Thermal treatment and daily measurements on Cassiopea andromeda holobionts. A Temperature profiles of the two thermal treatments over the course of the experiment. The filled circles indicate the seawater temperature at the start of daily measurements. Numbers inside the larger open circles indicate the number of animals for each treatment at the corresponding time. B Maximum quantum yield (Fv/Fm) of the algal symbionts. C Evolution of bell diameters and D bell pulsation rates of the medusae over time. Filled circles and error bars indicate mean ± SE for control (blue) and heat stress (orange) treatment respectively. Asterisks indicate significant differences between treatments for respective time points (*p < 0.050, **p < 0.010, ***p < 0.001). SP = sampling point

To assess the impact of temperature on medusae physiology throughout the experiment, daily measurements of pulsation rate, maximum quantum yield, and bell diameter were carried out at the end of the dark period (Fig. 1). Isotopic labeling, incubations, and sampling of water and twelve medusae from three predefined containers occurred on days 5 (SP1) and 11 (SP2), corresponding to the 1st and the 7th day at the final temperature (34 °C) of the heat stress exposure (Figs. 1A and S1).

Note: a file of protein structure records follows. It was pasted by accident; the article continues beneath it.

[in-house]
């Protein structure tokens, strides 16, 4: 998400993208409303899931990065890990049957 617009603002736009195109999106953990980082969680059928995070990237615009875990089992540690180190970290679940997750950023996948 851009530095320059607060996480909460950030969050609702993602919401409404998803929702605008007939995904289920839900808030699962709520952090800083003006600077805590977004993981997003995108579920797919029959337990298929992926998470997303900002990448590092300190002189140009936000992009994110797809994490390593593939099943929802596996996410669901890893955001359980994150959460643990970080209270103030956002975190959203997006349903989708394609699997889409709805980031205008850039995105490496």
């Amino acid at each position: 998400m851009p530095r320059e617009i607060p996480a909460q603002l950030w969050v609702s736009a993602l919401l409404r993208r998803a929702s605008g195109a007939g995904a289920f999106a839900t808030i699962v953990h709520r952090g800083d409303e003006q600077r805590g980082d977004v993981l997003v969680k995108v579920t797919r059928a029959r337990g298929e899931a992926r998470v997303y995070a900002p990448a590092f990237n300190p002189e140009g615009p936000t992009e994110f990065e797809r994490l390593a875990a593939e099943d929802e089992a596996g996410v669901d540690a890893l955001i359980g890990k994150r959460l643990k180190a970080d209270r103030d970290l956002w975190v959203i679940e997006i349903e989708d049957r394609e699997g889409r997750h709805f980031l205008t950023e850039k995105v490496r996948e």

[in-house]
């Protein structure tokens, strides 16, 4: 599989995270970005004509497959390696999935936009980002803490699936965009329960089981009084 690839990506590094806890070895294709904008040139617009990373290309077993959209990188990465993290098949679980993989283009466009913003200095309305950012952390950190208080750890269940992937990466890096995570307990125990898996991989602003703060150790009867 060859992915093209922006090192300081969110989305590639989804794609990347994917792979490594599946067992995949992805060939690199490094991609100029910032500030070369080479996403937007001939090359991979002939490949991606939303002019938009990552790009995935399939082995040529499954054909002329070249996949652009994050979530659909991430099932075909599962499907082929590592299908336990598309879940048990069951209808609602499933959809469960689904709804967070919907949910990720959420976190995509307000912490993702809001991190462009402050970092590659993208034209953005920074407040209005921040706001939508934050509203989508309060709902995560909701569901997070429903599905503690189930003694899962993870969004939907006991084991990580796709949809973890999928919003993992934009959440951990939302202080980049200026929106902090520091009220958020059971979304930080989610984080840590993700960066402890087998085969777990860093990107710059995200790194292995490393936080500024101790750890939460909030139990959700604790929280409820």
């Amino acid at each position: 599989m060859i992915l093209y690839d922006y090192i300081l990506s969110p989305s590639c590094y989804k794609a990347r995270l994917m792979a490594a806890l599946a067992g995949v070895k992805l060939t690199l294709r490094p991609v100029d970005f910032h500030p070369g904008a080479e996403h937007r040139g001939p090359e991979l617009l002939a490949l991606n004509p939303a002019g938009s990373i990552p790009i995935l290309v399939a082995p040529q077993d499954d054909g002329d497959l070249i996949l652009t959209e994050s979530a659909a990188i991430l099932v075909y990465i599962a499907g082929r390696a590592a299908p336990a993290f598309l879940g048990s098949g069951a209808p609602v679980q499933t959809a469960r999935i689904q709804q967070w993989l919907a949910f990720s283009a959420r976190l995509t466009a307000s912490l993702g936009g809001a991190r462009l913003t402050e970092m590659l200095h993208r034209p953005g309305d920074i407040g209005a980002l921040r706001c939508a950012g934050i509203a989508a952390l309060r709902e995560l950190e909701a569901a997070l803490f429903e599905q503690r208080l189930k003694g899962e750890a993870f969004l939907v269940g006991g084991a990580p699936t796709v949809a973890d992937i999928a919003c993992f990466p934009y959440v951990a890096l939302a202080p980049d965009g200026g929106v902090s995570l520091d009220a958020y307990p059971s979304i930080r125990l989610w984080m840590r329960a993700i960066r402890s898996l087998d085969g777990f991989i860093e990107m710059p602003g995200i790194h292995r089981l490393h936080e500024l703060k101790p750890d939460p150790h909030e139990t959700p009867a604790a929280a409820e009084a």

Daily measurements of pulsation rate, maximum quantum yield, and bell diameter

Every morning, within 1.5 h before the light period, two sets of measurements on dark-acclimated medusae were performed using low-intensity red light to not affect their symbiotic photophysiology. First, the night pulsation rates were assessed by counting the bell contractions of each medusa for 1 min. Medusae presenting unsynchronized pulsations (spasms) were counted as not pulsating. Medusae presenting “melted” and disintegrated bell tissues were considered dead and removed from the experiment. Then, the dark-acclimated or maximum quantum yield (Fv/Fm) was measured by pulse-amplitude modulation (PAM) fluorometry using a MINI-PAM-II (blue version; Walz GmbH, Germany) with a 5.5-mm fiber optic targeting the center of the medusae.

Each day, at the beginning of the light cycle, each experimental container was carefully placed on a scaled board and the medusae were photographed with a fully expanded bell to record their bell diameter. For this, each experimental container was removed from the water baths for less than 2 min to avoid excessive cooling of the contained water, followed by water exchange.

Physiological parameters